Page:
Next Article in Journal
VERDICT: A Language and Framework for Engineering Cyber Resilient and Safe System
Previous Article in Journal
Macro Patterns and Trends of U.S. Consumer Technological Innovation Diffusion Rates
 
 
Article

A Systems Approach to Examining PhD Students’ Well-Being: An Australian Case

by 1,2, 1,3,4, 1,3,4,5, 1,3,4,* and 1,3,4
1
Griffith Systems Modelling Group, Griffith University, Gold Coast, QLD 4222, Australia
2
Griffith Institute for Tourism, Gold Coast, QLD 4222, Australia
3
School of Engineering and Built Environment, Griffith University, Gold Coast, QLD 4222, Australia
4
Cities Research Institute, Griffith University, Nathan, QLD 4111, Australia
5
Griffith Business School, Griffith University, Gold Coast, QLD 4222, Australia
*
Author to whom correspondence should be addressed.
Academic Editor: Andrea Pitasi
Systems 2021, 9(1), 17; https://doi.org/10.3390/systems9010017
Received: 11 December 2020 / Revised: 4 February 2021 / Accepted: 18 February 2021 / Published: 23 February 2021
(This article belongs to the Section Systems Practice in Social Science)
Previous research regarding PhD students’ well-being (PhD-WB) has lacked a comprehensive and systemic analysis. This research engages with a systems approach to examine the multiple variables, including feedback mechanisms, which influence PhD-WB over time. The model was developed using a structural analysis method (Cross-impact analysis MICMAC) that informed a causal loop diagram (CLD). The aim was to understand what promotes (drivers) and inhibits (barriers) PhD students’ well-being. The results show that PhD students’ well-being reflects an interplay between university, financial support, students’ mental and physical health, and family/friends. However, the analysis shows that the role of the drivers is dynamic, and they can become barriers in certain circumstances. This insight validates the application of systems thinking to illustrate the complexity of PhD students’ well-being. View Full-Text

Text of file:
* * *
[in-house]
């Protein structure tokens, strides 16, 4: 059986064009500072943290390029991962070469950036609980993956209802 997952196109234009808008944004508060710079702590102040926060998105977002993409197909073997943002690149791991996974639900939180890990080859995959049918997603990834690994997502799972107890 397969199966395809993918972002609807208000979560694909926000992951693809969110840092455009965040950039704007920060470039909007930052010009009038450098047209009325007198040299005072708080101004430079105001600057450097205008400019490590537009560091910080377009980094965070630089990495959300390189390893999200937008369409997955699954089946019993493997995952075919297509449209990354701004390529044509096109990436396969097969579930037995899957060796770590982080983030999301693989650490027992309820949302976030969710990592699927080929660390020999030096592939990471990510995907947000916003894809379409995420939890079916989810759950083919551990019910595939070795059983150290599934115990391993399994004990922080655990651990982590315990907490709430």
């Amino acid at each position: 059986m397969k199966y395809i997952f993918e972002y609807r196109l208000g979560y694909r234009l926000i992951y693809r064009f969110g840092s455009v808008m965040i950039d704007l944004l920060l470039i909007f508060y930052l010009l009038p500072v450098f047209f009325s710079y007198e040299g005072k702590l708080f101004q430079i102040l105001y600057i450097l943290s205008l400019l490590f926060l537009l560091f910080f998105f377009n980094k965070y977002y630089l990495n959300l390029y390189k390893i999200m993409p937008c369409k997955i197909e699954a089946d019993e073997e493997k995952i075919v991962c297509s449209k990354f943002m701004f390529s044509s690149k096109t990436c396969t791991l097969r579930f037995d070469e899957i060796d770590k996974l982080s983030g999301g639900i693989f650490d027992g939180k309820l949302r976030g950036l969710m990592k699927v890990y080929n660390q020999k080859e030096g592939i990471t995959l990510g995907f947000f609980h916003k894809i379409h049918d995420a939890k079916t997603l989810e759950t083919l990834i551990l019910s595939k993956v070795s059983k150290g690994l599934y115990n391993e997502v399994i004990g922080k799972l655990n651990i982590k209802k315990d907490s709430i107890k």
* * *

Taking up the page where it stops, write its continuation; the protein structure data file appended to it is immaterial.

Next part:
Keywords: PhD students; well-being; systems approach; system archetypes; causal loop diagram (CLD) PhD students; well-being; systems approach; system archetypes; causal loop diagram (CLD)
Show Figures

Figure 1

MDPI and ACS Style

Dhirasasna, N.; Suprun, E.; MacAskill, S.; Hafezi, M.; Sahin, O. A Systems Approach to Examining PhD Students’ Well-Being: An Australian Case. Systems 2021, 9, 17. https://doi.org/10.3390/systems9010017

AMA Style

Dhirasasna N, Suprun E, MacAskill S, Hafezi M, Sahin O. A Systems Approach to Examining PhD Students’ Well-Being: An Australian Case. Systems. 2021; 9(1):17. https://doi.org/10.3390/systems9010017

Chicago/Turabian Style

Dhirasasna, Nina, Emiliya Suprun, Stefen MacAskill, Mehdi Hafezi, and Oz Sahin. 2021. "A Systems Approach to Examining PhD Students’ Well-Being: An Australian Case" Systems 9, no. 1: 17. https://doi.org/10.3390/systems9010017

Find Other Styles
Note that from the first issue of 2016, MDPI journals use article numbers instead of page numbers. See further details here.

Article Access Map by Country/Region

1
Back to TopTop